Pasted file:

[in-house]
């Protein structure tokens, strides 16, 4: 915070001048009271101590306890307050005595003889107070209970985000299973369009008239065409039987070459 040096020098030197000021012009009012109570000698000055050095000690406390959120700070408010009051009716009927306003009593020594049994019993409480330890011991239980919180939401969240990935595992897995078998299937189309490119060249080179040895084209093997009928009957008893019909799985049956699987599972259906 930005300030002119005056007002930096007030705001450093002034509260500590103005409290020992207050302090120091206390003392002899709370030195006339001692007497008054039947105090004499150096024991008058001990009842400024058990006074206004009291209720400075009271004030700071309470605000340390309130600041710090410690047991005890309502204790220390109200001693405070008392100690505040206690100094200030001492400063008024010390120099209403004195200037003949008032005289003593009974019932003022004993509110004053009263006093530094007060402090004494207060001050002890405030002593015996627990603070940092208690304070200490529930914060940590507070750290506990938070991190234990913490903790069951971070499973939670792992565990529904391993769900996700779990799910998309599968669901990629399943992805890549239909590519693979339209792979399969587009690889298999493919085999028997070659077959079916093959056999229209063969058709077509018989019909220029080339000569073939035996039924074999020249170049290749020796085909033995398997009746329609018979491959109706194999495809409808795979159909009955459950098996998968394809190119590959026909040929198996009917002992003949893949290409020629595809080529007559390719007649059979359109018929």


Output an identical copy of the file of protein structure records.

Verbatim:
[in-house]
């Protein structure tokens, strides 16, 4: 915070001048009271101590306890307050005595003889107070209970985000299973369009008239065409039987070459 040096020098030197000021012009009012109570000698000055050095000690406390959120700070408010009051009716009927306003009593020594049994019993409480330890011991239980919180939401969240990935595992897995078998299937189309490119060249080179040895084209093997009928009957008893019909799985049956699987599972259906 930005300030002119005056007002930096007030705001450093002034509260500590103005409290020992207050302090120091206390003392002899709370030195006339001692007497008054039947105090004499150096024991008058001990009842400024058990006074206004009291209720400075009271004030700071309470605000340390309130600041710090410690047991005890309502204790220390109200001693405070008392100690505040206690100094200030001492400063008024010390120099209403004195200037003949008032005289003593009974019932003022004993509110004053009263006093530094007060402090004494207060001050002890405030002593015996627990603070940092208690304070200490529930914060940590507070750290506990938070991190234990913490903790069951971070499973939670792992565990529904391993769900996700779990799910998309599968669901990629399943992805890549239909590519693979339209792979399969587009690889298999493919085999028997070659077959079916093959056999229209063969058709077509018989019909220029080339000569073939035996039924074999020249170049290749020796085909033995398997009746329609018979491959109706194999495809409808795979159909009955459950098996998968394809190119590959026909040929198996009917002992003949893949290409020629595809080529007559390719007649059979359109018929």